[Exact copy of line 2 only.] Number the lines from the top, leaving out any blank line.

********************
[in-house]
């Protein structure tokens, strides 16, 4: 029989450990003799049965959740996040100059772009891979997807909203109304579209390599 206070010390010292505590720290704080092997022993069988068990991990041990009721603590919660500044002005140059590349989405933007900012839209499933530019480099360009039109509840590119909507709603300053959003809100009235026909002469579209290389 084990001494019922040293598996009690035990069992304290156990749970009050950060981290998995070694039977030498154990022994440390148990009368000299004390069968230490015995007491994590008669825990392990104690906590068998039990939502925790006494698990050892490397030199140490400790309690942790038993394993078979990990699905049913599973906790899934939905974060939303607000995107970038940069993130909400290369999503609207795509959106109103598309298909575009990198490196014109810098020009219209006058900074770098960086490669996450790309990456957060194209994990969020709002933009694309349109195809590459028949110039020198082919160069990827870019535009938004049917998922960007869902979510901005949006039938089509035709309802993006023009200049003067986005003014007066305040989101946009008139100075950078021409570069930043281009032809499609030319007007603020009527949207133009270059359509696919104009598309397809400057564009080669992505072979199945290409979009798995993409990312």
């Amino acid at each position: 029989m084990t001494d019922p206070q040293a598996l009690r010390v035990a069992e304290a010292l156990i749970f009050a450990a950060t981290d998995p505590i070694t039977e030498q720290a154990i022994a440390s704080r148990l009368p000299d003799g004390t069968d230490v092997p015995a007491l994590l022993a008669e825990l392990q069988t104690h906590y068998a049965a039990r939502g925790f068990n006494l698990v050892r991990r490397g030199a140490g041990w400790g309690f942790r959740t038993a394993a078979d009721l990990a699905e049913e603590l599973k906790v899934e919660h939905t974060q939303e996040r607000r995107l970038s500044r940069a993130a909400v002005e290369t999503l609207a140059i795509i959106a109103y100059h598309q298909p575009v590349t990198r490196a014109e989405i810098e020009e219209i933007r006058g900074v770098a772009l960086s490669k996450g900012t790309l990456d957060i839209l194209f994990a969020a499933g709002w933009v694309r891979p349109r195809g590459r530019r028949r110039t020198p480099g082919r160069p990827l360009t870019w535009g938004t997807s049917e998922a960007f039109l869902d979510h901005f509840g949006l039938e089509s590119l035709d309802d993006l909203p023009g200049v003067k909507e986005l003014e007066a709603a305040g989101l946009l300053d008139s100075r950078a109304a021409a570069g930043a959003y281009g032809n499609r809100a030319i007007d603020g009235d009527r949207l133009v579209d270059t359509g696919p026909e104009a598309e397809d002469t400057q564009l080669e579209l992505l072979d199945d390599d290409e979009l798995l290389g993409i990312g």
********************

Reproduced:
């Protein structure tokens, strides 16, 4: 029989450990003799049965959740996040100059772009891979997807909203109304579209390599 206070010390010292505590720290704080092997022993069988068990991990041990009721603590919660500044002005140059590349989405933007900012839209499933530019480099360009039109509840590119909507709603300053959003809100009235026909002469579209290389 084990001494019922040293598996009690035990069992304290156990749970009050950060981290998995070694039977030498154990022994440390148990009368000299004390069968230490015995007491994590008669825990392990104690906590068998039990939502925790006494698990050892490397030199140490400790309690942790038993394993078979990990699905049913599973906790899934939905974060939303607000995107970038940069993130909400290369999503609207795509959106109103598309298909575009990198490196014109810098020009219209006058900074770098960086490669996450790309990456957060194209994990969020709002933009694309349109195809590459028949110039020198082919160069990827870019535009938004049917998922960007869902979510901005949006039938089509035709309802993006023009200049003067986005003014007066305040989101946009008139100075950078021409570069930043281009032809499609030319007007603020009527949207133009270059359509696919104009598309397809400057564009080669992505072979199945290409979009798995993409990312």